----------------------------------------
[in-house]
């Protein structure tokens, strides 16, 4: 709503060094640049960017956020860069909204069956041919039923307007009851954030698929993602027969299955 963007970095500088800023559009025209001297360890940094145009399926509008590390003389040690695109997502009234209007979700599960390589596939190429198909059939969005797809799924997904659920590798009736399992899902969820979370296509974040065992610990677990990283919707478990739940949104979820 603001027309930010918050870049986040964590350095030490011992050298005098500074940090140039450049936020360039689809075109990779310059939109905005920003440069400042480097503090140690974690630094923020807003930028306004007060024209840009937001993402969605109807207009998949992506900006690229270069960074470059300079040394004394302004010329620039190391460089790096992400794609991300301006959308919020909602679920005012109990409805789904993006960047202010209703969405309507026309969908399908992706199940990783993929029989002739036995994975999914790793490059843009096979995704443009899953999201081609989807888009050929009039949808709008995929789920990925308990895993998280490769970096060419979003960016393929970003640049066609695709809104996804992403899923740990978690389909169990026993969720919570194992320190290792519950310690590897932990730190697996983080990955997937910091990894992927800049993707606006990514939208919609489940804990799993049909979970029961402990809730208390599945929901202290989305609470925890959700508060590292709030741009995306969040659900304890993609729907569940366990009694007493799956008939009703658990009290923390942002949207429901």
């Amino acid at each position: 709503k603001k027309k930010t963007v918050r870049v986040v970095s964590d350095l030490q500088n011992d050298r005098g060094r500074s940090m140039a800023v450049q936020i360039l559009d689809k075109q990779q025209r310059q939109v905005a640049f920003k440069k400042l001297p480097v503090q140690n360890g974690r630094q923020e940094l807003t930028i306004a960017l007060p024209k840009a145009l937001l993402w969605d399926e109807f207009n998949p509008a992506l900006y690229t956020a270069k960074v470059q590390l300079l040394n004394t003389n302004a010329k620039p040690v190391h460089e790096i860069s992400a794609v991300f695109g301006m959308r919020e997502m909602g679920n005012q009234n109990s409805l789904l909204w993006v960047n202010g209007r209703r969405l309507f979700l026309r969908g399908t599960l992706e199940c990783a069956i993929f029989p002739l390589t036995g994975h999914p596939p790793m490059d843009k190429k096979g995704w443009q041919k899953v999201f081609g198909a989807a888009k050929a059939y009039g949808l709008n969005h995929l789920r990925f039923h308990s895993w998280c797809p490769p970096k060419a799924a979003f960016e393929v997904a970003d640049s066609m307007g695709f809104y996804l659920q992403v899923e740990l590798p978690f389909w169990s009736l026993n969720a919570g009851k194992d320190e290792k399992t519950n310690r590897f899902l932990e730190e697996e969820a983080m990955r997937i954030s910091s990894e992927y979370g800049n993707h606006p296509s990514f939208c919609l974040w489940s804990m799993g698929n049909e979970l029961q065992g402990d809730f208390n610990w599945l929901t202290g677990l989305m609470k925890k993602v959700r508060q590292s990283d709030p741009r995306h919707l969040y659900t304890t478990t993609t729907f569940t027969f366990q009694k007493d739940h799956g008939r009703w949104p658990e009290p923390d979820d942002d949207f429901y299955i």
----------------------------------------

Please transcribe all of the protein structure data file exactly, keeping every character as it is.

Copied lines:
[in-house]
């Protein structure tokens, strides 16, 4: 709503060094640049960017956020860069909204069956041919039923307007009851954030698929993602027969299955 963007970095500088800023559009025209001297360890940094145009399926509008590390003389040690695109997502009234209007979700599960390589596939190429198909059939969005797809799924997904659920590798009736399992899902969820979370296509974040065992610990677990990283919707478990739940949104979820 603001027309930010918050870049986040964590350095030490011992050298005098500074940090140039450049936020360039689809075109990779310059939109905005920003440069400042480097503090140690974690630094923020807003930028306004007060024209840009937001993402969605109807207009998949992506900006690229270069960074470059300079040394004394302004010329620039190391460089790096992400794609991300301006959308919020909602679920005012109990409805789904993006960047202010209703969405309507026309969908399908992706199940990783993929029989002739036995994975999914790793490059843009096979995704443009899953999201081609989807888009050929009039949808709008995929789920990925308990895993998280490769970096060419979003960016393929970003640049066609695709809104996804992403899923740990978690389909169990026993969720919570194992320190290792519950310690590897932990730190697996983080990955997937910091990894992927800049993707606006990514939208919609489940804990799993049909979970029961402990809730208390599945929901202290989305609470925890959700508060590292709030741009995306969040659900304890993609729907569940366990009694007493799956008939009703658990009290923390942002949207429901």
């Amino acid at each position: 709503k603001k027309k930010t963007v918050r870049v986040v970095s964590d350095l030490q500088n011992d050298r005098g060094r500074s940090m140039a800023v450049q936020i360039l559009d689809k075109q990779q025209r310059q939109v905005a640049f920003k440069k400042l001297p480097v503090q140690n360890g974690r630094q923020e940094l807003t930028i306004a960017l007060p024209k840009a145009l937001l993402w969605d399926e109807f207009n998949p509008a992506l900006y690229t956020a270069k960074v470059q590390l300079l040394n004394t003389n302004a010329k620039p040690v190391h460089e790096i860069s992400a794609v991300f695109g301006m959308r919020e997502m909602g679920n005012q009234n109990s409805l789904l909204w993006v960047n202010g209007r209703r969405l309507f979700l026309r969908g399908t599960l992706e199940c990783a069956i993929f029989p002739l390589t036995g994975h999914p596939p790793m490059d843009k190429k096979g995704w443009q041919k899953v999201f081609g198909a989807a888009k050929a059939y009039g949808l709008n969005h995929l789920r990925f039923h308990s895993w998280c797809p490769p970096k060419a799924a979003f960016e393929v997904a970003d640049s066609m307007g695709f809104y996804l659920q992403v899923e740990l590798p978690f389909w169990s009736l026993n969720a919570g009851k194992d320190e290792k399992t519950n310690r590897f899902l932990e730190e697996e969820a983080m990955r997937i954030s910091s990894e992927y979370g800049n993707h606006p296509s990514f939208c919609l974040w489940s804990m799993g698929n049909e979970l029961q065992g402990d809730f208390n610990w599945l929901t202290g677990l989305m609470k925890k993602v959700r508060q590292s990283d709030p741009r995306h919707l969040y659900t304890t478990t993609t729907f569940t027969f366990q009694k007493d739940h799956g008939r009703w949104p658990e009290p923390d979820d942002d949207f429901y299955i």